F&M Stories

'Everything is Impermanent': Lessons from an Ancient Spiritual Art Form

An integral component of the F&M student experience is the opportunity to learn about new cultures and forms of art directly from expert practitioners around the globe.

From Feb. 13 to 17, the Department of Religious Studies invited the college community to celebrate the weeklong creation of a Tibetan sand mandala by renowned artist and Buddhist monk Losang Samten. The mandala, crafted in the Gipson Grand Forum of the Susan and Benjamin Winter Visual Arts Center, is a spiritual symbol in Asian cultures. Sand mandalas are painstakingly created by hand using millions of grains of colored sand. Once the mandala is completed, it is dismantled during a ceremonial ritual that exemplifies the Buddhist tenet that all things in life are transitory.

Samten studied at the Tibetan Institute of Performing Arts and holds the equivalent of a doctoral degree from Namgyal Monastery, the monastery of the 14th Dalai Lama. In this video, he reflects on the "constantly changing and moving" nature of life and the liberating power of embracing impermanence.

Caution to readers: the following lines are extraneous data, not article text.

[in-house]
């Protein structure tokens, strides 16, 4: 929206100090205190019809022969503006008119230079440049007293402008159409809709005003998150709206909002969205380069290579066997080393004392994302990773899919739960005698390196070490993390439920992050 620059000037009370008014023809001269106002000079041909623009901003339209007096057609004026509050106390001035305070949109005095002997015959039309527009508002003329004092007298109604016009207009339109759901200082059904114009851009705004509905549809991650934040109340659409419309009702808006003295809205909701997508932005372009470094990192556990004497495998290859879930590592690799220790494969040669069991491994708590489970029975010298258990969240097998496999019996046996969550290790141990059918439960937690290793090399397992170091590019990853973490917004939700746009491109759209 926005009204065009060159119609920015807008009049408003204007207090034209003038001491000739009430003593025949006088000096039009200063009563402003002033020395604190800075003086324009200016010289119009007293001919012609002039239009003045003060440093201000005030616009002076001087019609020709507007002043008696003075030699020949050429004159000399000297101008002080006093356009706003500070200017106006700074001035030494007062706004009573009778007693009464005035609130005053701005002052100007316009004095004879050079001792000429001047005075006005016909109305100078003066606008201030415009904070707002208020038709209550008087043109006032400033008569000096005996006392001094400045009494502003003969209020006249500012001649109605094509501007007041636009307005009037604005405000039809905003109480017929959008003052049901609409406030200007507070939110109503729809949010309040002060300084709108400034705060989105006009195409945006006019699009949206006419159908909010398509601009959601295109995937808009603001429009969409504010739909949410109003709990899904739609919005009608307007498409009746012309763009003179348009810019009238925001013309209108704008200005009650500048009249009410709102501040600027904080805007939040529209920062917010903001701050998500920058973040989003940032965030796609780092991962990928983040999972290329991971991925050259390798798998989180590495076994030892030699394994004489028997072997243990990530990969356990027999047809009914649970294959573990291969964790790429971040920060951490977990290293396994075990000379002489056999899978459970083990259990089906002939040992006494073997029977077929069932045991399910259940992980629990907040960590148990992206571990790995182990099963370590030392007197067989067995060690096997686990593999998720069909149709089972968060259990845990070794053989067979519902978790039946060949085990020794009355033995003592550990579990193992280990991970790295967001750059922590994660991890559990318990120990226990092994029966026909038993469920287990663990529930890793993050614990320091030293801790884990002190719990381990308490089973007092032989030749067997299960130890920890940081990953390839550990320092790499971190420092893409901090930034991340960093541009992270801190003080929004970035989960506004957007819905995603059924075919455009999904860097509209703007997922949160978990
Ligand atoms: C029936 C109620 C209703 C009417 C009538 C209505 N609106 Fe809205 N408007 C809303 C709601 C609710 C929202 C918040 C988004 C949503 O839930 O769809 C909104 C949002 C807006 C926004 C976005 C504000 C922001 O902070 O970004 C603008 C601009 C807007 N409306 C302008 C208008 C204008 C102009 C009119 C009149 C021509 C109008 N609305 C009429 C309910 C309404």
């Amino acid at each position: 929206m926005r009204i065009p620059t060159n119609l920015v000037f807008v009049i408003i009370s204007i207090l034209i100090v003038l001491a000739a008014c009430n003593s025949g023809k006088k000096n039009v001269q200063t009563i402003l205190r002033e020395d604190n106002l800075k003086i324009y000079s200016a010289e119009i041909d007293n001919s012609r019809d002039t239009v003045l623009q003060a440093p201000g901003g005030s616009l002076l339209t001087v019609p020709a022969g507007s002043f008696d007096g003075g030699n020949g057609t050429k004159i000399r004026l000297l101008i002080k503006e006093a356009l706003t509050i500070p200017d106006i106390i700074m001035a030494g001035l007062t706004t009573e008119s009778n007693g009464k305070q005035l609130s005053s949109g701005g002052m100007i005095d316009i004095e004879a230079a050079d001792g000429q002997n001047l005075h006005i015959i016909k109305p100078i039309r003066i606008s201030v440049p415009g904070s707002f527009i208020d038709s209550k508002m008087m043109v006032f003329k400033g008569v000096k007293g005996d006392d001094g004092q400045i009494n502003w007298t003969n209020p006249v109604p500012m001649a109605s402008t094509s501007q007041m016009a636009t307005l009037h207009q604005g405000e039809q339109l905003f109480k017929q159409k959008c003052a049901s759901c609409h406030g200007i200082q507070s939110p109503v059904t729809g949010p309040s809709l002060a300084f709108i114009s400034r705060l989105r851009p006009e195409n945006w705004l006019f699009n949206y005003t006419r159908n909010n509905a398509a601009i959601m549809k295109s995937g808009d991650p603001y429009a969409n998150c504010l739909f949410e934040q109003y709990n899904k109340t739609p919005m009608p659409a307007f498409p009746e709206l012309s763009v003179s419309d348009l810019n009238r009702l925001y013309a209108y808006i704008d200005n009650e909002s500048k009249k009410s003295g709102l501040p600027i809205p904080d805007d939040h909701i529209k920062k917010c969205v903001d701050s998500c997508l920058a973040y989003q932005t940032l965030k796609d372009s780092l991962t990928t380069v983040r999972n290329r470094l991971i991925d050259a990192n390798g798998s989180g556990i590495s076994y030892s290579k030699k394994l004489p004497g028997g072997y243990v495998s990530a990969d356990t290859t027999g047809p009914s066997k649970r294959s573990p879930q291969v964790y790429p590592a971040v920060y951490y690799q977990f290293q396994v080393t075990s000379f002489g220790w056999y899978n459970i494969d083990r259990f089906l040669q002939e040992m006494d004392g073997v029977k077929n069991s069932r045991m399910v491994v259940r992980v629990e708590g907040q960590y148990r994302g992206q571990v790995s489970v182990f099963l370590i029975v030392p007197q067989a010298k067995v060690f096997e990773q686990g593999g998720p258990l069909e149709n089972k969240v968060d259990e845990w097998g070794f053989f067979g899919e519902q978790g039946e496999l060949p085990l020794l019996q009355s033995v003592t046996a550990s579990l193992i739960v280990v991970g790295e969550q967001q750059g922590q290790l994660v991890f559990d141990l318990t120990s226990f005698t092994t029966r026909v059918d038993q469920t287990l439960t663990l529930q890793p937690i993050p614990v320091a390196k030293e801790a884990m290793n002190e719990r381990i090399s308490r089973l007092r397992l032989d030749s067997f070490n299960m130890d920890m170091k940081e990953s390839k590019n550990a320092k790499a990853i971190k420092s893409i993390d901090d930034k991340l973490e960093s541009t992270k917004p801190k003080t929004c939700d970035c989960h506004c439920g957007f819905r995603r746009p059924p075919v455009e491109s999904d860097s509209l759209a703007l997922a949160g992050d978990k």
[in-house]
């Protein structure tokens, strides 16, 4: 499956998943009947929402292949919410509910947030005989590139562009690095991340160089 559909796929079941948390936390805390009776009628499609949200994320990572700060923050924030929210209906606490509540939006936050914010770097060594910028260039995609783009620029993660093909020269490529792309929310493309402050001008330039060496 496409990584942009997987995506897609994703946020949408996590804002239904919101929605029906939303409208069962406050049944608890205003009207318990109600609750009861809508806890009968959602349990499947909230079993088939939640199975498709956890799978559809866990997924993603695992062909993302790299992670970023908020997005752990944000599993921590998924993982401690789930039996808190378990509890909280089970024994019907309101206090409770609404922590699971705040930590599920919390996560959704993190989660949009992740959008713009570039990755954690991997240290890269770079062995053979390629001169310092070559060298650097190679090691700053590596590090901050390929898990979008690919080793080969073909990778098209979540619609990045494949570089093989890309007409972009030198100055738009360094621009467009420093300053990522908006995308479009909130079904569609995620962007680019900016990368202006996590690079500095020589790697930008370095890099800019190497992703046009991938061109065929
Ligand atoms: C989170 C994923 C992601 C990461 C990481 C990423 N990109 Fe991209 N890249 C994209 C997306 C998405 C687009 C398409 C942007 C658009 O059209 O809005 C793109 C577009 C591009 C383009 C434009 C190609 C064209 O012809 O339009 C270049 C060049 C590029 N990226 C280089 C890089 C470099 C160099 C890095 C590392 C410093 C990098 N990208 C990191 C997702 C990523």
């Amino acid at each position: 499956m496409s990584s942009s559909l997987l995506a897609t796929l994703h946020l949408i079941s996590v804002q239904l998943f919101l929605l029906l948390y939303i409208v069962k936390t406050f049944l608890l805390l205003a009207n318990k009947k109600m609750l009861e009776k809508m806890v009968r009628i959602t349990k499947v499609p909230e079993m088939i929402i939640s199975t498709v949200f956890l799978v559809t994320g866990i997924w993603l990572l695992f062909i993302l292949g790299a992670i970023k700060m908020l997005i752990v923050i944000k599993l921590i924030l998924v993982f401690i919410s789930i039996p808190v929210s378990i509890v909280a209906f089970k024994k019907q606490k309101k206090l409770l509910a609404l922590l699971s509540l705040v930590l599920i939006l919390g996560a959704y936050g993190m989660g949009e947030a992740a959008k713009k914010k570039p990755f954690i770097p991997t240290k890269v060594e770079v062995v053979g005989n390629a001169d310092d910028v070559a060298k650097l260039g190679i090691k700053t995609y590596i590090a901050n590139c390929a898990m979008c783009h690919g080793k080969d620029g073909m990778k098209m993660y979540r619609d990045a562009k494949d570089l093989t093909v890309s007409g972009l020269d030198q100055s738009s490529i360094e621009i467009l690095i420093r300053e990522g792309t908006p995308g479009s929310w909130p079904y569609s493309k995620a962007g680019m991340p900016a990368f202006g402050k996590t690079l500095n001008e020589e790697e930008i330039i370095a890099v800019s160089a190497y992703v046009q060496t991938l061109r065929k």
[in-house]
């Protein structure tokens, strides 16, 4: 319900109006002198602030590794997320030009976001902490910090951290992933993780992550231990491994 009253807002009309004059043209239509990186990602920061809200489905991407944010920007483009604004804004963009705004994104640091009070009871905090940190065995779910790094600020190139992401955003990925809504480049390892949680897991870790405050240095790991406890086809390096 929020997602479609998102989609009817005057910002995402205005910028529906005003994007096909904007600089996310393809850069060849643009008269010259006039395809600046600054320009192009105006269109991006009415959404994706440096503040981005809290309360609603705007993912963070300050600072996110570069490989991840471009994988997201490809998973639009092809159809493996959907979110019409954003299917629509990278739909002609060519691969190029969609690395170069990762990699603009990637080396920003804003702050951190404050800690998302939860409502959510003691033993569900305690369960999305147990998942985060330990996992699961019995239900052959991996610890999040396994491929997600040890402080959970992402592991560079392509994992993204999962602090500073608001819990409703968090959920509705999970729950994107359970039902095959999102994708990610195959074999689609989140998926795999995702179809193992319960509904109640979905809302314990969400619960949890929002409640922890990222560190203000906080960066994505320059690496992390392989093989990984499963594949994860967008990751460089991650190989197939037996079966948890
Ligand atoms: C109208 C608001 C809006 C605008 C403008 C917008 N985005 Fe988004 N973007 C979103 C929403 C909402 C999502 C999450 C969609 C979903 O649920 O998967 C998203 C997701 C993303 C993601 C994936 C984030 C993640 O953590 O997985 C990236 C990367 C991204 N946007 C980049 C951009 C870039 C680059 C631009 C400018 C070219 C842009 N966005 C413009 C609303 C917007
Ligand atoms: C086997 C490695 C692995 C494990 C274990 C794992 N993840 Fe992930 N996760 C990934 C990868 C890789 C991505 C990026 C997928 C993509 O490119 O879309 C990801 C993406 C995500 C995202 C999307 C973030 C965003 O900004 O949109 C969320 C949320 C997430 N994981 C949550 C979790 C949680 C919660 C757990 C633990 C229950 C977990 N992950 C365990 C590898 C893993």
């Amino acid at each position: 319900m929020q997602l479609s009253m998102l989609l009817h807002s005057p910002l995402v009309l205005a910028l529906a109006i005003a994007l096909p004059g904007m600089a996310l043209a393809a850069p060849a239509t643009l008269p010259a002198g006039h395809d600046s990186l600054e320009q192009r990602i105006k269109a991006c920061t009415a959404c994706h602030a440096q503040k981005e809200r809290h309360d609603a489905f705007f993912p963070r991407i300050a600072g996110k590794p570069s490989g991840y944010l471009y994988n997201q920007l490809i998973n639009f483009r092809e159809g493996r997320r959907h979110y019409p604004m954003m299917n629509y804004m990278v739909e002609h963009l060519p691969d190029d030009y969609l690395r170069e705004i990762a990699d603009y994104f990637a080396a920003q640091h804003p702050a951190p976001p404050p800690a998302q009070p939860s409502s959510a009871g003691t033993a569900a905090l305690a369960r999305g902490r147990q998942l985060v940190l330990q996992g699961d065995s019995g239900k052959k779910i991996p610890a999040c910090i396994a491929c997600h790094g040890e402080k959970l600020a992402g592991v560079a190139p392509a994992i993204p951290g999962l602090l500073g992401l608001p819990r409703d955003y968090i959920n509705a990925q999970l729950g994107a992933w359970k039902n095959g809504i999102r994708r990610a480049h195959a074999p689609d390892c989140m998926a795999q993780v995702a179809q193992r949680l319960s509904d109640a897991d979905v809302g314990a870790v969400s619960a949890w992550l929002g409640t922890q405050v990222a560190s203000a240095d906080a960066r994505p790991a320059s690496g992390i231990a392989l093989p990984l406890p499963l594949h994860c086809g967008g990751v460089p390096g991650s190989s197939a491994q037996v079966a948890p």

Video by Andrew Bilindabagabo

 

The Creation of a Sand Mandala: A Slideshow

(Photos by Deb Grove)

Related Articles

September 6, 2023

Phillips Museum Showcases Fall Exhibitions

Unveiled this week, the newest slate of exhibitions at the Phillips Museum of Art explores nature, place and memory.

August 4, 2023

Young Alum Startup Merges Art and Economics

Mark Marotta '21 launched Amparo in his senior year at F&M, a web platform for emerging and established fine artists to display original paintings in a virtual stage setting.

June 1, 2023

From Passion to Podcast

Rising senior Mia Gwirtzman has always been an artist. But after a semester at Franklin & Marshall College, she began to realize the broader implications of art. Did you know F&M students can rent podcast recording kits? Mia Gwirtzman '24 records podcast research about public health at London's Wellcome Collection.